Despite the benefits of paperless invoicing, not everybody is on board. Vishal Patel, Head of Solutions Marketing at Tradeshift, recently spoke with PYMNTS about what’s causing the delay in the adoption of electronic invoicing, and what needs to be done to move it forward.
There’s no question that digital invoicing can save businesses time, money and reduce errors associated with manual data input. That being said, still only a small fraction of all of the world’s invoices are digital.
Why do you think this is still the case, even with increasing government mandates for the adoption of electronic invoices?
VP: That’s a great question. The move towards digital invoicing is faster in some regions of the world, such as Latin America, due to the government mandates you mentioned. That’s not the case everywhere, of course, such as in the U.S.
There is still a great amount of paper invoicing, due in large part to the fact that migrating to digital is a difficult process…especially if a business is working with hundreds or thousands of suppliers who are used to the paper invoicing process that they have been employing for decades.
That said, there certainly is a large amount of big, global multinational companies that are in the process — some further along than others — of migrating their suppliers from paper to electronic invoicing. To date, most of the technologies available to do so have held little value for the suppliers themselves, so there’s been little incentive. Some of these technologies actually involved charging the suppliers to send their invoices electronically; that in and of itself is an inhibiting factor: Suppliers don’t want to add any cost, so they’re less likely to move all of their invoices to electronic.
For electronic invoicing to be adopted at a larger scale, the systems should not only be free for suppliers, but also offer additional value to them — such as allowing suppliers to have a profile of their company on the network, manage their products, and so on. The more successful of the newer technologies related to electronic invoicing are those that provide an equal value to both the supplier and the buyer, not just the latter.
What it will take for a greater acceleration of digital invoicing adoption to occur? When might that happen, and why?
VP: Different companies approach the process differently. Sometimes it’s based on geography, and they implement electronic invoicing country by country; that’s something we have done with DHL, for example. We’re now in the process of converting all of their suppliers throughout Europe — who send millions of invoices — to digital, one country at a time.
I think that as more large companies experience the success that comes with onboarding their suppliers to an electronic invoicing system or to a network that facilitates that, the rate of acceleration will increase.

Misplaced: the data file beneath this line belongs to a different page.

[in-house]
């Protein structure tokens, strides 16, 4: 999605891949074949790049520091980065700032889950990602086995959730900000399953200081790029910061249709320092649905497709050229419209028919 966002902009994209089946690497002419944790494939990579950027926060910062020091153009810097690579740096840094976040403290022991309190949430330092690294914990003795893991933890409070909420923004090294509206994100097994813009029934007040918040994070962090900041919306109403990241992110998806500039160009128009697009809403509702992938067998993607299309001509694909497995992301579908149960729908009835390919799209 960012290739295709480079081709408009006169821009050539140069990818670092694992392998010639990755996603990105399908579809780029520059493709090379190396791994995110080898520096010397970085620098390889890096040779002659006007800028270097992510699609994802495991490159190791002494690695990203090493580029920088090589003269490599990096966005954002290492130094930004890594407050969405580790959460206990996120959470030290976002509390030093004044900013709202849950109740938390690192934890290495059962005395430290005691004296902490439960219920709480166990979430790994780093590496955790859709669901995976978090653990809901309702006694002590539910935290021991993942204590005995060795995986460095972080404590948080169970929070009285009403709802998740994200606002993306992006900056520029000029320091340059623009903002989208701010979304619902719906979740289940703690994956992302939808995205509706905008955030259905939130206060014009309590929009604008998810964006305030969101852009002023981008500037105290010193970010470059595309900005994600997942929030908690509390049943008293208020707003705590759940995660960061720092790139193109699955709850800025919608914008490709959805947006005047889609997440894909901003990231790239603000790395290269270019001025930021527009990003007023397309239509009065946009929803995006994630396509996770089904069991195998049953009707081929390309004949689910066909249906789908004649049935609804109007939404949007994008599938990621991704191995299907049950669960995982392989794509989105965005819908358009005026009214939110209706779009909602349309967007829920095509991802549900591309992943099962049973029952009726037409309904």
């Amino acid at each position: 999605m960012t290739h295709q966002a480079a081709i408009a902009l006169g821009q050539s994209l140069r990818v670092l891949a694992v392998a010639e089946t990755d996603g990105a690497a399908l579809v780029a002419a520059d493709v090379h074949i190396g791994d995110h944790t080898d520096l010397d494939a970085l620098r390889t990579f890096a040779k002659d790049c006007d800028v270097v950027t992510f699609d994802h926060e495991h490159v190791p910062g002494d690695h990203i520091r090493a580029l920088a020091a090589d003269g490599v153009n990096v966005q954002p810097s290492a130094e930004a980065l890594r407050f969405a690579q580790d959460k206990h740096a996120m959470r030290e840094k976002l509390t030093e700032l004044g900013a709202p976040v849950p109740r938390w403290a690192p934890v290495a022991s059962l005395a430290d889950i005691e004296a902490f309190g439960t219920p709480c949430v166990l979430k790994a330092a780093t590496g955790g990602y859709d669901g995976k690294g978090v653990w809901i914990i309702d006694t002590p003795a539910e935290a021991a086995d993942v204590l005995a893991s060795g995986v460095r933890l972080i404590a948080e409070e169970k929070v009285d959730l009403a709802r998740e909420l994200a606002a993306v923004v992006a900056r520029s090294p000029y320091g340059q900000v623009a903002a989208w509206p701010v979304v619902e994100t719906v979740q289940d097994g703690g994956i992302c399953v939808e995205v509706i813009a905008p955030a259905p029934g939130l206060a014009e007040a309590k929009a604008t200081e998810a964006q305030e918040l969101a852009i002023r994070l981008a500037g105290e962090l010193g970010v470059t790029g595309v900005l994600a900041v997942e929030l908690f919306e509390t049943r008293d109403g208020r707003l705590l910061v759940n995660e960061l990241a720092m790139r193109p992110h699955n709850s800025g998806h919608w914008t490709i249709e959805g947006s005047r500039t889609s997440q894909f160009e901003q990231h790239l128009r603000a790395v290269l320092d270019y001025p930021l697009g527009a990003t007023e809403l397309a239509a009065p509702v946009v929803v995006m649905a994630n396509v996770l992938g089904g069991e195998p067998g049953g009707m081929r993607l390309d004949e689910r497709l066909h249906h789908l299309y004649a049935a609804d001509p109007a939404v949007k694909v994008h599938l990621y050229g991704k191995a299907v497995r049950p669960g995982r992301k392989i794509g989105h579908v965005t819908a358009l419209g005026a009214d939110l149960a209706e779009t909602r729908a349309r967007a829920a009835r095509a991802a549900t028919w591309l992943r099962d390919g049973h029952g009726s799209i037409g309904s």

Another obstacle is that there are multiple e-invoice networks, some of which are closed — they don’t allow, for example, a supplier from one network to invoice a buyer that’s on a different one. By contrast, on open networks, invoices can be moved between suppliers and buyers regardless of what network they’re on. If the interoperability between networks is solved, that, too, will help to further accelerate digital adoption on a large scale.
A recent study showed that incorrect information found on paper invoices led to more than 15 percent of B2B payment delays in Europe alone. Can electronic invoicing alone solve this problem? What should organizations be doing to increase productivity and save money in that regard?
VP: Inaccuracies in invoice information certainly cause delays; even going back further, so, too, can inaccuracies in supplier data, such as bank account information or personal preferences or addresses.
Invoice inaccuracies create issues because invoices can’t be processed in time to make a payment; that can lead to dispute resolution with suppliers, which is often a manual process that take days or weeks. Once an electronic invoice system is in place, all of that becomes a lot easier — assuming that the system in question is a collaborative one.
At Tradeshift, we refer to our process as a “collaborative workflow.” Within an invoice that’s sent electronically, the buyer and supplier can actually chat with each other. This allows for a much faster resolution of potential disputes, compared to a process that requires a back-and-forth of emails and phone calls.
How do you expect digital procurement solutions to evolve, and what role will Tradeshift play in that evolution?
VP: Tradeshift is planning to play a big part in it. We’re actually going to be launching an e-procurement solution shortly.
We’re getting into that space because we think that the existing e-procurement solutions in the market have continuously overpromised and underdelivered. A lot of that has to do with the participation of suppliers. For example, the amount of goods and services you can currently buy from electronic catalogues is very limited; only a small percent of suppliers actually contribute to them.
We think that there’s a huge opportunity to introduce a more intuitive and easier approach, to allow people to go outside of the system but still capture information that is in-policy and relevant.